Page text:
Mr. CORSELLO: That's the humble first response.

PESCA: …that is becoming, yes.

Mr. CORSELLO: But then he gets going. And the man, by the way, is a wonderful storyteller, all the more so because he uses the third person prerogative. He talks about Lionel Richie not as I, but as Lionel Richie. When Lionel Richie goes to another country, he says that he is not an American in that country. He's not a man in that - he's not even a black man in that country. He is that country.

He goes on to explain a number of theories. I mean, one simply is that people embrace and adopt him because he is of a certain complexion that could be many races. But the most interesting thing he said about why he appeals is - and this is his theory - it has to do with the way he handles anger…

PESCA: Uh-huh.

Mr. CORSELLO: …in his music. When he began to explain this to me, I said you got to be kidding, right? I mean, you're telling me that Lionel Richie is an angry songwriter. And his response was, hell, yeah.

PESCA: Because when he said the way I deal with anger in my music, you must have thought the same way you deal with nuclear physics in your music. There is no anger in your music.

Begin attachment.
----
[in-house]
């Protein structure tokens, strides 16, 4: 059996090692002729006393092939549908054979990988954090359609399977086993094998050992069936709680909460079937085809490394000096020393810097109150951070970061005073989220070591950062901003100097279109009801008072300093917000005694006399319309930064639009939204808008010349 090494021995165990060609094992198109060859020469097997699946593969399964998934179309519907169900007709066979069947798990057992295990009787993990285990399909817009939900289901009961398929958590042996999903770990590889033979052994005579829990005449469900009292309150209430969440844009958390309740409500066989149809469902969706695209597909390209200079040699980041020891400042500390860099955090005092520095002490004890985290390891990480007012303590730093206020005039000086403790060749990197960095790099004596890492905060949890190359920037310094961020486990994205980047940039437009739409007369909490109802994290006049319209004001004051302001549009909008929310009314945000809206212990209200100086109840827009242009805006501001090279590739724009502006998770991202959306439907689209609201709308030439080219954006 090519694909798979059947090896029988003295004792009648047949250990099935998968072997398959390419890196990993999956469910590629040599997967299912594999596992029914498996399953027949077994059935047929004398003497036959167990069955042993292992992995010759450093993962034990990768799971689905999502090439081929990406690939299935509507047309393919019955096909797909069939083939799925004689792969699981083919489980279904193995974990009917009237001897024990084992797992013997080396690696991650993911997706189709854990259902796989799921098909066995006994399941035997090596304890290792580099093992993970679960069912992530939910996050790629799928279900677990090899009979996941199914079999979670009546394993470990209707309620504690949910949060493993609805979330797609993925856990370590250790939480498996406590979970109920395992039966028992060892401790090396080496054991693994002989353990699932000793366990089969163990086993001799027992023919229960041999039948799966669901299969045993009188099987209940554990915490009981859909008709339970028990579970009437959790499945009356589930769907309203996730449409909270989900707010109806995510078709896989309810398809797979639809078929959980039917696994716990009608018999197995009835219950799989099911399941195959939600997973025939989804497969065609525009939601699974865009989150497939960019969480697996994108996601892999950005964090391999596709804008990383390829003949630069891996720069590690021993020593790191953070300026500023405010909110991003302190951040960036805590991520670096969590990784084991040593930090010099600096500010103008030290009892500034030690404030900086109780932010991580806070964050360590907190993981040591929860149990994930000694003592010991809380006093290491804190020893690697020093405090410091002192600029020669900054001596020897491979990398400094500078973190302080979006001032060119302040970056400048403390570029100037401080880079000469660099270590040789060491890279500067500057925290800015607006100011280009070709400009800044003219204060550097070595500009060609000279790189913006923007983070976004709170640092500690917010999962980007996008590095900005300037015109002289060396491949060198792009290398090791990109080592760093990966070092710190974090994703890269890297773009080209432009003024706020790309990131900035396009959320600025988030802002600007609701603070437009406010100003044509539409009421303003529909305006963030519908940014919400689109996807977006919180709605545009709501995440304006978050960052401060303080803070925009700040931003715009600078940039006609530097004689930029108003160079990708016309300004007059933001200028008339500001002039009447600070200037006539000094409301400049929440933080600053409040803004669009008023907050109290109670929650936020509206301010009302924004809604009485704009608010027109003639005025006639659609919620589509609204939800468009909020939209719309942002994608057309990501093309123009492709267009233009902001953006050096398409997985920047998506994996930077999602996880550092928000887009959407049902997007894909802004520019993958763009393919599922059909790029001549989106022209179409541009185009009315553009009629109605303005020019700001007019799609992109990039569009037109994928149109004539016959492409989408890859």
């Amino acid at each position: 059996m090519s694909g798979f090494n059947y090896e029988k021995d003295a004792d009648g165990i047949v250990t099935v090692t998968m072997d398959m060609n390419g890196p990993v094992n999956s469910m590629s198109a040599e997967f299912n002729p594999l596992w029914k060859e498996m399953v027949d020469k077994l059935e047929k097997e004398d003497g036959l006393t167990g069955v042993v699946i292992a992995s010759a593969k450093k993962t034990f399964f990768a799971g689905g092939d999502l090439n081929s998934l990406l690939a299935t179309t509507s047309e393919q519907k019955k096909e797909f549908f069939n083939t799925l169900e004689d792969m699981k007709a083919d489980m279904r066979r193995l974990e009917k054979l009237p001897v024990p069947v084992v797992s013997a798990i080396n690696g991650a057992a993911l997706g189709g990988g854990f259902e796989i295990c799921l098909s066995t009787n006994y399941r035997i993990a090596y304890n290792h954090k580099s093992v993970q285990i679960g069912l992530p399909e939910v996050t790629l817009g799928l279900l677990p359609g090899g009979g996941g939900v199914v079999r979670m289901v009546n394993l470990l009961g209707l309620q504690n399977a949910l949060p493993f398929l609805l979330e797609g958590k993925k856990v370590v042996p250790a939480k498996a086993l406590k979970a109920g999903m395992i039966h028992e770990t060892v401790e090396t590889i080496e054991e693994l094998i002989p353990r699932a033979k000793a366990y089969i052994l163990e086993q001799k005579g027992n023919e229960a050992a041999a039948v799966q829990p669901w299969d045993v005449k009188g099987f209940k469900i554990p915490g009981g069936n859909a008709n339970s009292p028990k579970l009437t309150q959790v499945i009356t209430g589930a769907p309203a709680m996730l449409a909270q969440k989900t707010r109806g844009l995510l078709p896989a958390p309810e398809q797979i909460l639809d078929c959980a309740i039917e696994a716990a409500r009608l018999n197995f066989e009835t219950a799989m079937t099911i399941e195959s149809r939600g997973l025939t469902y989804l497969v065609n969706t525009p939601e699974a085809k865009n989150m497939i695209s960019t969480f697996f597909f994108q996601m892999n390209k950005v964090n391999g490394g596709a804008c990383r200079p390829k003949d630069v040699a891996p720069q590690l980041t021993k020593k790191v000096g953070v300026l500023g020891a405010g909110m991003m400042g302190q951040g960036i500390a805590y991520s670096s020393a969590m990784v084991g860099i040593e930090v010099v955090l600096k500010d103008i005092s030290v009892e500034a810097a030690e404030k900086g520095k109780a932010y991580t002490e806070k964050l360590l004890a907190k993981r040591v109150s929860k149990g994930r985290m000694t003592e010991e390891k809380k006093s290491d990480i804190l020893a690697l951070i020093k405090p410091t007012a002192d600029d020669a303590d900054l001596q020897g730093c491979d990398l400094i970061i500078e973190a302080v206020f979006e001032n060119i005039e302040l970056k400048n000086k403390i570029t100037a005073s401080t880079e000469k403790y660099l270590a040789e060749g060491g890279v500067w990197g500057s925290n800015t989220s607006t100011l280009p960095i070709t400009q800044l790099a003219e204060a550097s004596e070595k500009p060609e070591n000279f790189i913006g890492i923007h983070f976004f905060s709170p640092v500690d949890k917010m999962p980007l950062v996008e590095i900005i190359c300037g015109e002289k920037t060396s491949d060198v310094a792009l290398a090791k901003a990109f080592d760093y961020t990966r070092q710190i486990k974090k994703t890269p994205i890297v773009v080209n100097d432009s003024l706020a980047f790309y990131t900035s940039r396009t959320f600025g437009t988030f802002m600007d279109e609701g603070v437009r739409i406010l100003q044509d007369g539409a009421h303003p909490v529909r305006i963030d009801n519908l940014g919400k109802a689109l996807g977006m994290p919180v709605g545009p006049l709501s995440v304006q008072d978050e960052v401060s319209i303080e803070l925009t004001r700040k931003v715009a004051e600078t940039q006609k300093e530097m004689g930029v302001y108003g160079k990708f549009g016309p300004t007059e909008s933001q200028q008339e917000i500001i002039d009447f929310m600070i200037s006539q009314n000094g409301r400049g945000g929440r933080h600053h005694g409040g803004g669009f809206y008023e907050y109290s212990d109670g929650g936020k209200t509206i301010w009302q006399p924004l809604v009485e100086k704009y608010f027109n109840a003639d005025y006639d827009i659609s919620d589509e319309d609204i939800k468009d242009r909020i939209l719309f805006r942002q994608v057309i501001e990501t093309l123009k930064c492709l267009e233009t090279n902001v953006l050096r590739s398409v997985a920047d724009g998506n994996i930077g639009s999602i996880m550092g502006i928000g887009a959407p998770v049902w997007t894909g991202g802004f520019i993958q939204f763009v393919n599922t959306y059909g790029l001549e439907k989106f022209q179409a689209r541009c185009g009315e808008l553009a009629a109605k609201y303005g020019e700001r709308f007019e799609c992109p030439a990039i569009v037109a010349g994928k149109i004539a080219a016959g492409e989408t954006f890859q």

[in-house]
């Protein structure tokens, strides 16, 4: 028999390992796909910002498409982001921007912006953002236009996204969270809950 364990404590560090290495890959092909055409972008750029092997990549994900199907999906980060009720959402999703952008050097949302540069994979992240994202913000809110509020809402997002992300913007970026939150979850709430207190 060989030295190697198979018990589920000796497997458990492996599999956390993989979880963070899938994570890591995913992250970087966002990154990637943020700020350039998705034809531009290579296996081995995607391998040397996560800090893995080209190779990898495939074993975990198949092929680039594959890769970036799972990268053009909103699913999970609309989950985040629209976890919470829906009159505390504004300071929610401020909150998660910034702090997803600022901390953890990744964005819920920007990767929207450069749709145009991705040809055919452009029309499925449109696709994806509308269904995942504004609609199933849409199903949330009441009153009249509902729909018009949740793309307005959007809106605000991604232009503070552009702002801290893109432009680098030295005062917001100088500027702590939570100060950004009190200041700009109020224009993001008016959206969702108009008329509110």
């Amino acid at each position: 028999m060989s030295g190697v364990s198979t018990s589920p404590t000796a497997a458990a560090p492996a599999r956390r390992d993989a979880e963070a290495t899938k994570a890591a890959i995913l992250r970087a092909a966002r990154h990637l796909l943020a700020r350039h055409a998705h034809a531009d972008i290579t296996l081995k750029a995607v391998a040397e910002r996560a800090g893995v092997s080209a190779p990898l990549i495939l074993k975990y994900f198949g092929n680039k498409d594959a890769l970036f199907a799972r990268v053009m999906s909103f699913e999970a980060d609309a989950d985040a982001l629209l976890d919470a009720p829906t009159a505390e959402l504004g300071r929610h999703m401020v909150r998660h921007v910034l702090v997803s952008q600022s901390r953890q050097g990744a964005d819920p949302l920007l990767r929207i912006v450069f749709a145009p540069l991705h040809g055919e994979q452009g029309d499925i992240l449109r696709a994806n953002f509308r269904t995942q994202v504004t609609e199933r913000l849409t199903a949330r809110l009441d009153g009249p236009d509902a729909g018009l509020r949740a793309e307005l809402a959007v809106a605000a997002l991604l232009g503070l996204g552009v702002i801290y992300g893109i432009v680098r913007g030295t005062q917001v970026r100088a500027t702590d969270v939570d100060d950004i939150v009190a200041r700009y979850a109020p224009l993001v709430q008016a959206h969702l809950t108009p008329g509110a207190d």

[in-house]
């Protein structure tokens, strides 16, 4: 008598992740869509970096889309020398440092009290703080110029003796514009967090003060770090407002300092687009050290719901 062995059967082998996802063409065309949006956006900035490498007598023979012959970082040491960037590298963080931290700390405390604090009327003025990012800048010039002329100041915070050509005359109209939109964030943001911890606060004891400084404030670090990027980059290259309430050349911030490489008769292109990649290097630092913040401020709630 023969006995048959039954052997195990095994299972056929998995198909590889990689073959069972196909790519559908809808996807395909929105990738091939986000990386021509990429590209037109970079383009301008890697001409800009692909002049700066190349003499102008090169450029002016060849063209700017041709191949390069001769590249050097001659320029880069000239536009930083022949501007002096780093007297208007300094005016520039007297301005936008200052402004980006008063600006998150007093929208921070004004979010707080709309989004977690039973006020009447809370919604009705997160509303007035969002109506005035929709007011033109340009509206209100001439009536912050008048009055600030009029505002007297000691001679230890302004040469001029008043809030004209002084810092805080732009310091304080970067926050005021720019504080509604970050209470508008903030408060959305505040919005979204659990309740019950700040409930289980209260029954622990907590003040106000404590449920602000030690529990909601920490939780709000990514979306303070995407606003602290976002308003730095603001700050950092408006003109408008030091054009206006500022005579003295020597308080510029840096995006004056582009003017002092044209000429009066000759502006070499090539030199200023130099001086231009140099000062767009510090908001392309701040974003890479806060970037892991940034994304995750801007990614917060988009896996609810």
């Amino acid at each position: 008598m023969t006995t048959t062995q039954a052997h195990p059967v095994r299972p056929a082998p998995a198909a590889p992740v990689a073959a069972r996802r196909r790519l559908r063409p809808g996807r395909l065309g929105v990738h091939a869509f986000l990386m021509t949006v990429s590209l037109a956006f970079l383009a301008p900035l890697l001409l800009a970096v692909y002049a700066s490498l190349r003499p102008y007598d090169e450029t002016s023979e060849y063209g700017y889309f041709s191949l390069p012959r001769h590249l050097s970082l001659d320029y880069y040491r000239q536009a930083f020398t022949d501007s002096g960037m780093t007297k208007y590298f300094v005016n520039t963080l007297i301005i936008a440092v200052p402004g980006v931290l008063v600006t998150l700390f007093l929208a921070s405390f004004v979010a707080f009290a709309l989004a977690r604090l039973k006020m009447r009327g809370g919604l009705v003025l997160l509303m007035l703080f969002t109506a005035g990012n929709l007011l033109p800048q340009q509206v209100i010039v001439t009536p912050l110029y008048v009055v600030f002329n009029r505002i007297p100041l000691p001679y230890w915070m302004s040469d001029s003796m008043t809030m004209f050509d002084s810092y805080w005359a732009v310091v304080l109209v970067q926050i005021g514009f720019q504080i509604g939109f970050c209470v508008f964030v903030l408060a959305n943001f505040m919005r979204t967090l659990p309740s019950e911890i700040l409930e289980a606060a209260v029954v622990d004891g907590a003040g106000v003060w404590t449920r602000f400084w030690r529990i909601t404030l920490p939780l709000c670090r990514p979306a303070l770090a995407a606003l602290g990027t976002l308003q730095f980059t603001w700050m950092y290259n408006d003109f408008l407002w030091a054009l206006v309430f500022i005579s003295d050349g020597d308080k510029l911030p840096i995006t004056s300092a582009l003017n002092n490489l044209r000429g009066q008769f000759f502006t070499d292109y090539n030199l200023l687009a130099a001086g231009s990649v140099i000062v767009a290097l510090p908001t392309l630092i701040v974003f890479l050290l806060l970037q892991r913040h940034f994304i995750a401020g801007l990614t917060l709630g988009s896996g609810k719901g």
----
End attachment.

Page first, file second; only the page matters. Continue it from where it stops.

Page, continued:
(Soundbite of laughter)

Mr. CORSELLO: Yeah. That's it. He started naming some of his songs, some of, you know, those great, mellifluous songs both from his days as a Commodore and his days as a soloist. And he said, you know, “Sail On” was a massive F-you song. And, like a lot of his songs, that song is autobiographical. You know, he had a strong emotion that he needed to exorcise that came out of a break-up. And he said all over the margins are the most foul-mouthed, lashings out that you can imagine. It's just says F-you (censored), you know, over and over.

And then he says, now look at the lyrics, and that's how I translated that anger for you all. And the lyric, of course, among many - you know, is: I know it's a shame, but I'm giving you back your name.

(Soundbite of song, “Sail On”)

Mr. RICHIE: (Singing) I know it's shame, but I'm giving you back your name, yeah, yeah.